I 1968 samlede den unge tyske jazzsaxofonist Peter Brötzmann syv af den nordeuropæiske jazzscenes mest lovende musikere og dannede The Peter Brötzmann Octet. Senere samme år udgav oktetten sit eneste album, “Machine Gun”, på Brötzmanns eget meget kortlivede label BRÖ, der umiddelbart efter udgivelsen af albummet blev lukket ned med kun to udgivelser i bagkataloget: “Machine Gun” og Brötzmanns eget debutalbum “For Adolph Sax” fra 1967. Nogle år senere blev begge albums dog genudgivet på det noget mere succesfulde pladeselskab Free Music Production, bedre kendt som FMP, som Brötzmann også selv var en del af. Desuden blev Brö også genoplivet som et ‘imprint’ under Eremite Records i 2003 med en række af Brötzmanns nyere duoindspilninger. Læs resten

Barefoot Records – 10 år under radaren (interview)

Feature October 29 2016 IMG_8054

Af Simon Christensen

Det kompromisløse improvisations- og avantgardepladeselskab – og kollektiv – Barefoot Records fylder 10 år og fejrer det med en minifestival til december. Det ville være en underdrivelse at sige, at Barefoot befinder sig under radaren, for langt hovedparten af deres udgivelser vil være ukendte for de fleste musiknørder her til lands. Læs resten

Peter Brötzmann – missing some passion and a political discussion

English Feature April 23 2013 brotzmannafniklasvindelev

Af Simon Christensen. Foto: Niklas Adrian Vindelev.

Den europæiske freejazz’ førsteelsker. Den tyske jernlunge fra Wuppertal og manden bag “Machine Gun”, Peter Brötzmann, er en hyppig dansk gæst og har også spillet med flere danske musikere. Med tiden nyder den nu 72-årige saxofonist anerkendelse ikke bare for sin betydning for freejazzen i Europa (contra den amerikanske skole) dengang, men også i dag hvor han fortsat er med til at tegne jazzscenen med såvel romantiske som brutale brøl gennem instrumentet.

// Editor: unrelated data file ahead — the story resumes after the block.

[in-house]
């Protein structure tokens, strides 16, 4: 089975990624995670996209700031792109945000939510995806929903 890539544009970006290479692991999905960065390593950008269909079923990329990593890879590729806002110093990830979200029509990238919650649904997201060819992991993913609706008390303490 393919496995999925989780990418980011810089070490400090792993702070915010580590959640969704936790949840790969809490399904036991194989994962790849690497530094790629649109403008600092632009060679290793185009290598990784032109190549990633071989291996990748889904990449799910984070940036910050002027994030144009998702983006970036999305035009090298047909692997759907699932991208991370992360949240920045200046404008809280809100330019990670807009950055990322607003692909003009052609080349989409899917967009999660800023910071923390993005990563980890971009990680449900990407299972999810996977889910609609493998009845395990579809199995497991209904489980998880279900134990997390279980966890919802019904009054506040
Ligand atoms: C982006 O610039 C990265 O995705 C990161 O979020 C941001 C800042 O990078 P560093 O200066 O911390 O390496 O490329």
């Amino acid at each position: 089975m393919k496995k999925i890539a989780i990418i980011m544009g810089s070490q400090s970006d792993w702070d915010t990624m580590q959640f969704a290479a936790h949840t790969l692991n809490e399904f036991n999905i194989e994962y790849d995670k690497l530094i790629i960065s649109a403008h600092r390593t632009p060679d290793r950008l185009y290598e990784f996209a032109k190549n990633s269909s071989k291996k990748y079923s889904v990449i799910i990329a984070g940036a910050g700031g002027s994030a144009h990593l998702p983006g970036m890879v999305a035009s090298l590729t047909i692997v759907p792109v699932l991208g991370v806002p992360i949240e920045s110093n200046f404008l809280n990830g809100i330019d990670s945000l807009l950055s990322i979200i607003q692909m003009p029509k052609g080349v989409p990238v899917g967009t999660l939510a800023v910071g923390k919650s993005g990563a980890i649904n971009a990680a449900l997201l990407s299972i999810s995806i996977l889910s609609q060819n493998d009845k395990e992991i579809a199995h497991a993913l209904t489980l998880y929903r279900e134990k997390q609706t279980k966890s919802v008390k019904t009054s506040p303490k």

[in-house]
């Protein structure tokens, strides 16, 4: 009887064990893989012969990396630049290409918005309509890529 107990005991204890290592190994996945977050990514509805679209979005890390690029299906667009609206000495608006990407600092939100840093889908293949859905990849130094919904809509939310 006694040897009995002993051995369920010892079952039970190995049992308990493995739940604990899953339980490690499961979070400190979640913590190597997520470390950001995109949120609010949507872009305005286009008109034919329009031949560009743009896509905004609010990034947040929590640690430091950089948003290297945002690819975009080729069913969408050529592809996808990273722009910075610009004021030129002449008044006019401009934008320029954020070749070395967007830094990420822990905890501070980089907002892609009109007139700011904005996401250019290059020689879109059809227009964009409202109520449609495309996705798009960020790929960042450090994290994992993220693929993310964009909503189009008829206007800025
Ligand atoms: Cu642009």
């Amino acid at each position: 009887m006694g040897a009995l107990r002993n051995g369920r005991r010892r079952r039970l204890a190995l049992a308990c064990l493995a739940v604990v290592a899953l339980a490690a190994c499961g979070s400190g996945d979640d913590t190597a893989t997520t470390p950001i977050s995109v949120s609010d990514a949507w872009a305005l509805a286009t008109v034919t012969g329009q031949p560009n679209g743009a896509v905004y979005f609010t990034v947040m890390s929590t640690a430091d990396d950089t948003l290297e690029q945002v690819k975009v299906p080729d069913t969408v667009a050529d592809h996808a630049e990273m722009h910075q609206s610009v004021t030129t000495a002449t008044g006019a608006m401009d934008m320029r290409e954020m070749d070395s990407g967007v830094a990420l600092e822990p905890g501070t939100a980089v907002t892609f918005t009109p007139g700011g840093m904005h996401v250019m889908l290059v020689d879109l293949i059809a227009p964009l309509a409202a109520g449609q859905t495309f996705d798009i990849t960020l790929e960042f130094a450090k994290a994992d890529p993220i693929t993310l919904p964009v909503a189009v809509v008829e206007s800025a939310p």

P/A: What do you cherish about your collaborations with The Wild Man’s Band (Peter Friis and P.O. Jørgens)?
P/B: Beside all the musical abilities those two gentlemen have to offer over the years we developed a kind of distanced friendship which is rare in our field of music.

P/A: You have played in all kinds of formats of course, but what do you think about the duo-format with fx Paal Nilssen-Love, Nasheet Waits, Han Bennink?
P/B: Drums are the soul. The guts of the music, the drummer always was and still is the most important guy in the band, means – I often don’t need somebody else. It gives you all the freedom you need , it forces you to be concentrated every second and you have to put whatever you have into the conversation/fight. Læs resten

Brötzmann og fee finsk free – en ensembleartikel

February 4 2013 peter

Af Frederik Denning

I februar kommer legendariske Peter Brötzmann til Danmark og spiller med Johs Lund og P.O. Jørgensen. Først den 7. februar hos LJUD i Aarhus, den 8. februar på Mayhem og dagen efter på Huset i Magstræde. P.O. Jørgensen har spillet med Brötzmann gennem en årrække under navnet The Wild Mans Band, normalt med el-bassist Peter Friis Nielsen. Sidst gruppen spillede i Danmark leverede de et regulært brag af en koncert. Med Johs Lund på sax i stedet for Peter Friis Nielsen karakteristiske el-bas kan man forvente en endnu mere jazz-puristisk lyd og formentlig mere voldsomme eksplosioner i koncerten. Koncerterne er selvfølgelig absolutte must-see’s (dem alle), som det er, hver gang Brötzmann er i landet, hvilket han er igen den 4. april, når han spiller duo med den måske vildeste aktive trommeslager lige nu; Paal Nielsen-Love. Det bliver absurd, så sæt kryds i kalenderen.

Men nu var det faktisk ikke mit ærinde. Egentlig ville jeg anbefale noget finsk freejazz, som ligger i en naturlig forlængelse af den europæiske scene, som netop Brötzmann etablerede fra slutningen af 60’erne og frem. Læs resten